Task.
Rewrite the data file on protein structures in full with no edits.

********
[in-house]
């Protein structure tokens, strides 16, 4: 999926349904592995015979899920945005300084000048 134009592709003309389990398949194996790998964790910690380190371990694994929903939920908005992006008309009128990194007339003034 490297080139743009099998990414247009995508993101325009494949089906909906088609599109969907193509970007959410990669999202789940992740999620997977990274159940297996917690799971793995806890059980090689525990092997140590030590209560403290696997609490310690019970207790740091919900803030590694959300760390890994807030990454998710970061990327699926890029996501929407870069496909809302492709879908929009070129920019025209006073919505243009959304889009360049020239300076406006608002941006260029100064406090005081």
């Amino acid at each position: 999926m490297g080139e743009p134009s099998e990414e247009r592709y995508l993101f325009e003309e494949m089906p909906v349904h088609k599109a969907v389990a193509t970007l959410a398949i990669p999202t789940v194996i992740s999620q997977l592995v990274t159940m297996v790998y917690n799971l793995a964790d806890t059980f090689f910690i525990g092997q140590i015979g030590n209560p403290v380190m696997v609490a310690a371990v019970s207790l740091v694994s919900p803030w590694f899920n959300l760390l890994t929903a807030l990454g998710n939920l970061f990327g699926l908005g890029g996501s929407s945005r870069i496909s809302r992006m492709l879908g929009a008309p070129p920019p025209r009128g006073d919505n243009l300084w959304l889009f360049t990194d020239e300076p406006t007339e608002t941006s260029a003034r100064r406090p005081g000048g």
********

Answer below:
[in-house]
């Protein structure tokens, strides 16, 4: 999926349904592995015979899920945005300084000048 134009592709003309389990398949194996790998964790910690380190371990694994929903939920908005992006008309009128990194007339003034 490297080139743009099998990414247009995508993101325009494949089906909906088609599109969907193509970007959410990669999202789940992740999620997977990274159940297996917690799971793995806890059980090689525990092997140590030590209560403290696997609490310690019970207790740091919900803030590694959300760390890994807030990454998710970061990327699926890029996501929407870069496909809302492709879908929009070129920019025209006073919505243009959304889009360049020239300076406006608002941006260029100064406090005081």
């Amino acid at each position: 999926m490297g080139e743009p134009s099998e990414e247009r592709y995508l993101f325009e003309e494949m089906p909906v349904h088609k599109a969907v389990a193509t970007l959410a398949i990669p999202t789940v194996i992740s999620q997977l592995v990274t159940m297996v790998y917690n799971l793995a964790d806890t059980f090689f910690i525990g092997q140590i015979g030590n209560p403290v380190m696997v609490a310690a371990v019970s207790l740091v694994s919900p803030w590694f899920n959300l760390l890994t929903a807030l990454g998710n939920l970061f990327g699926l908005g890029g996501s929407s945005r870069i496909s809302r992006m492709l879908g929009a008309p070129p920019p025209r009128g006073d919505n243009l300084w959304l889009f360049t990194d020239e300076p406006t007339e608002t941006s260029a003034r100064r406090p005081g000048g």